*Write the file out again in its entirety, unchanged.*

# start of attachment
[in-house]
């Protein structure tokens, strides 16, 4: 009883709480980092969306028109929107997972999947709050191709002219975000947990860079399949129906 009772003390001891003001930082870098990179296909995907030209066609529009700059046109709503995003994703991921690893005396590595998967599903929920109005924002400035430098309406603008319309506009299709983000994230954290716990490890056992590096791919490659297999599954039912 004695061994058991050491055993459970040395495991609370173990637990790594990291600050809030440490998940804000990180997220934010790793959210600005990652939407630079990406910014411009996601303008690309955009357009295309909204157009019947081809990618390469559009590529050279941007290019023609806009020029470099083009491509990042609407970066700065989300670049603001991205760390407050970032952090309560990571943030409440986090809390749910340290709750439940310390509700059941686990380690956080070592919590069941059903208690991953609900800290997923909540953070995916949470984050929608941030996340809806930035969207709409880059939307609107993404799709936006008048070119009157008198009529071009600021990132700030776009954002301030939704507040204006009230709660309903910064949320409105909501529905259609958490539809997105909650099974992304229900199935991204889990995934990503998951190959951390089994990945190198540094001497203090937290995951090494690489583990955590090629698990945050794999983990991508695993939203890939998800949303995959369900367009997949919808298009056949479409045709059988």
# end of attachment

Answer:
[in-house]
């Protein structure tokens, strides 16, 4: 009883709480980092969306028109929107997972999947709050191709002219975000947990860079399949129906 009772003390001891003001930082870098990179296909995907030209066609529009700059046109709503995003994703991921690893005396590595998967599903929920109005924002400035430098309406603008319309506009299709983000994230954290716990490890056992590096791919490659297999599954039912 004695061994058991050491055993459970040395495991609370173990637990790594990291600050809030440490998940804000990180997220934010790793959210600005990652939407630079990406910014411009996601303008690309955009357009295309909204157009019947081809990618390469559009590529050279941007290019023609806009020029470099083009491509990042609407970066700065989300670049603001991205760390407050970032952090309560990571943030409440986090809390749910340290709750439940310390509700059941686990380690956080070592919590069941059903208690991953609900800290997923909540953070995916949470984050929608941030996340809806930035969207709409880059939307609107993404799709936006008048070119009157008198009529071009600021990132700030776009954002301030939704507040204006009230709660309903910064949320409105909501529905259609958490539809997105909650099974992304229900199935991204889990995934990503998951190959951390089994990945190198540094001497203090937290995951090494690489583990955590090629698990945050794999983990991508695993939203890939998800949303995959369900367009997949919808298009056949479409045709059988």